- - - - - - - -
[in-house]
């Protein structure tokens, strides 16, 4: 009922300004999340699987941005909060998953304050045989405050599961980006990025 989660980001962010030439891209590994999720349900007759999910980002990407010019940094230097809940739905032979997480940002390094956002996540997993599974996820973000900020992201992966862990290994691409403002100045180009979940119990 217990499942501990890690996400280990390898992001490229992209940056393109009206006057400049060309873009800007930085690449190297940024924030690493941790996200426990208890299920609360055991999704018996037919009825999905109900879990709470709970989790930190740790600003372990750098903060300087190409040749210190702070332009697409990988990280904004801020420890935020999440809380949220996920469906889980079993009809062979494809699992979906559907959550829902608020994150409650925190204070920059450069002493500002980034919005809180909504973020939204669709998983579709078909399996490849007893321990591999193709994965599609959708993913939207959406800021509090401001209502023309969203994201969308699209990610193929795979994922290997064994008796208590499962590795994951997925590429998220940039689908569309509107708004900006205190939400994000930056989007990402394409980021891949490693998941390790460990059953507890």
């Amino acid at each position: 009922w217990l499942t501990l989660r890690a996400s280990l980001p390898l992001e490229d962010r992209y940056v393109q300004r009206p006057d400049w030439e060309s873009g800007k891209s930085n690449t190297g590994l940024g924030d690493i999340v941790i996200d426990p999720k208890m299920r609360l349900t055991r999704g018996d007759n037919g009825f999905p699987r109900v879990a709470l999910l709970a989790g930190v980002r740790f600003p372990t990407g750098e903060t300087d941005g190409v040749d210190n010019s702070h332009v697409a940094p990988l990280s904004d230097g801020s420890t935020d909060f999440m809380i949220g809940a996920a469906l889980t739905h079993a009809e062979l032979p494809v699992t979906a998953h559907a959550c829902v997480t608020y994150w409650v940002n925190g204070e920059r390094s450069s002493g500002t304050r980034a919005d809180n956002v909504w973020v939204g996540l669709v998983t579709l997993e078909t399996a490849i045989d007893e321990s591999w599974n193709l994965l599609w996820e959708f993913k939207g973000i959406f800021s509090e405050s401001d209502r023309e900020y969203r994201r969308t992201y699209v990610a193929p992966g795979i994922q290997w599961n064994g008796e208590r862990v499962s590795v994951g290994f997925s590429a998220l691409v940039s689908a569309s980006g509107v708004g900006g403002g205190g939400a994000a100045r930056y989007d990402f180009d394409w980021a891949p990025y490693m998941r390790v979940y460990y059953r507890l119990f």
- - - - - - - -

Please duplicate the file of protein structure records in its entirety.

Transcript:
[in-house]
């Protein structure tokens, strides 16, 4: 009922300004999340699987941005909060998953304050045989405050599961980006990025 989660980001962010030439891209590994999720349900007759999910980002990407010019940094230097809940739905032979997480940002390094956002996540997993599974996820973000900020992201992966862990290994691409403002100045180009979940119990 217990499942501990890690996400280990390898992001490229992209940056393109009206006057400049060309873009800007930085690449190297940024924030690493941790996200426990208890299920609360055991999704018996037919009825999905109900879990709470709970989790930190740790600003372990750098903060300087190409040749210190702070332009697409990988990280904004801020420890935020999440809380949220996920469906889980079993009809062979494809699992979906559907959550829902608020994150409650925190204070920059450069002493500002980034919005809180909504973020939204669709998983579709078909399996490849007893321990591999193709994965599609959708993913939207959406800021509090401001209502023309969203994201969308699209990610193929795979994922290997064994008796208590499962590795994951997925590429998220940039689908569309509107708004900006205190939400994000930056989007990402394409980021891949490693998941390790460990059953507890």
């Amino acid at each position: 009922w217990l499942t501990l989660r890690a996400s280990l980001p390898l992001e490229d962010r992209y940056v393109q300004r009206p006057d400049w030439e060309s873009g800007k891209s930085n690449t190297g590994l940024g924030d690493i999340v941790i996200d426990p999720k208890m299920r609360l349900t055991r999704g018996d007759n037919g009825f999905p699987r109900v879990a709470l999910l709970a989790g930190v980002r740790f600003p372990t990407g750098e903060t300087d941005g190409v040749d210190n010019s702070h332009v697409a940094p990988l990280s904004d230097g801020s420890t935020d909060f999440m809380i949220g809940a996920a469906l889980t739905h079993a009809e062979l032979p494809v699992t979906a998953h559907a959550c829902v997480t608020y994150w409650v940002n925190g204070e920059r390094s450069s002493g500002t304050r980034a919005d809180n956002v909504w973020v939204g996540l669709v998983t579709l997993e078909t399996a490849i045989d007893e321990s591999w599974n193709l994965l599609w996820e959708f993913k939207g973000i959406f800021s509090e405050s401001d209502r023309e900020y969203r994201r969308t992201y699209v990610a193929p992966g795979i994922q290997w599961n064994g008796e208590r862990v499962s590795v994951g290994f997925s590429a998220l691409v940039s689908a569309s980006g509107v708004g900006g403002g205190g939400a994000a100045r930056y989007d990402f180009d394409w980021a891949p990025y490693m998941r390790v979940y460990y059953r507890l119990f």